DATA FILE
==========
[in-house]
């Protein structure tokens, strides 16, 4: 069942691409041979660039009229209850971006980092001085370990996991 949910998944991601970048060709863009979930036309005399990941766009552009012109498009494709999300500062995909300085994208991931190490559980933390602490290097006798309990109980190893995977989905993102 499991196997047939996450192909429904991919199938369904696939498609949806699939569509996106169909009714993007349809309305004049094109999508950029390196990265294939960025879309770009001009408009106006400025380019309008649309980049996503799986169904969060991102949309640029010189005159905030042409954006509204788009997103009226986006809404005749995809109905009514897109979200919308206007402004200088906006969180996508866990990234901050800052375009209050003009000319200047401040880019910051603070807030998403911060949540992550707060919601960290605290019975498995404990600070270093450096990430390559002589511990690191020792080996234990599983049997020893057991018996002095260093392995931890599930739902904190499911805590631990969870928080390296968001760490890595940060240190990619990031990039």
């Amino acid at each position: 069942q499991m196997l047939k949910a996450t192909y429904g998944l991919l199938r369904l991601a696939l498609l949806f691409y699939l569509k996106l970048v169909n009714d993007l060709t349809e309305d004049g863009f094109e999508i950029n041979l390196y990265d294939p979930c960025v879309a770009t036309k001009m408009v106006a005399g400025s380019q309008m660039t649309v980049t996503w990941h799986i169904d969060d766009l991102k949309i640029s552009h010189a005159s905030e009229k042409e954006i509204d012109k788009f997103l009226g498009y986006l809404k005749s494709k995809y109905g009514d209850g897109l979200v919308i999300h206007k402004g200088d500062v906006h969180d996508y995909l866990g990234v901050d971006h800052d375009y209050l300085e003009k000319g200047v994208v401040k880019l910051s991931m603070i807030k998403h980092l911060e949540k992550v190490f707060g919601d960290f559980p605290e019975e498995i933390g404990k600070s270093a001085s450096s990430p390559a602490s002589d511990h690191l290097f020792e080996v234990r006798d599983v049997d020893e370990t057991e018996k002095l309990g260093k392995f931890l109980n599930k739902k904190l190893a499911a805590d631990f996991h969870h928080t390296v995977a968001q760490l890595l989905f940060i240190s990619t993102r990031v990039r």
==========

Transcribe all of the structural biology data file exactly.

[in-house]
């Protein structure tokens, strides 16, 4: 069942691409041979660039009229209850971006980092001085370990996991 949910998944991601970048060709863009979930036309005399990941766009552009012109498009494709999300500062995909300085994208991931190490559980933390602490290097006798309990109980190893995977989905993102 499991196997047939996450192909429904991919199938369904696939498609949806699939569509996106169909009714993007349809309305004049094109999508950029390196990265294939960025879309770009001009408009106006400025380019309008649309980049996503799986169904969060991102949309640029010189005159905030042409954006509204788009997103009226986006809404005749995809109905009514897109979200919308206007402004200088906006969180996508866990990234901050800052375009209050003009000319200047401040880019910051603070807030998403911060949540992550707060919601960290605290019975498995404990600070270093450096990430390559002589511990690191020792080996234990599983049997020893057991018996002095260093392995931890599930739902904190499911805590631990969870928080390296968001760490890595940060240190990619990031990039």
């Amino acid at each position: 069942q499991m196997l047939k949910a996450t192909y429904g998944l991919l199938r369904l991601a696939l498609l949806f691409y699939l569509k996106l970048v169909n009714d993007l060709t349809e309305d004049g863009f094109e999508i950029n041979l390196y990265d294939p979930c960025v879309a770009t036309k001009m408009v106006a005399g400025s380019q309008m660039t649309v980049t996503w990941h799986i169904d969060d766009l991102k949309i640029s552009h010189a005159s905030e009229k042409e954006i509204d012109k788009f997103l009226g498009y986006l809404k005749s494709k995809y109905g009514d209850g897109l979200v919308i999300h206007k402004g200088d500062v906006h969180d996508y995909l866990g990234v901050d971006h800052d375009y209050l300085e003009k000319g200047v994208v401040k880019l910051s991931m603070i807030k998403h980092l911060e949540k992550v190490f707060g919601d960290f559980p605290e019975e498995i933390g404990k600070s270093a001085s450096s990430p390559a602490s002589d511990h690191l290097f020792e080996v234990r006798d599983v049997d020893e370990t057991e018996k002095l309990g260093k392995f931890l109980n599930k739902k904190l190893a499911a805590d631990f996991h969870h928080t390296v995977a968001q760490l890595l989905f940060i240190s990619t993102r990031v990039r």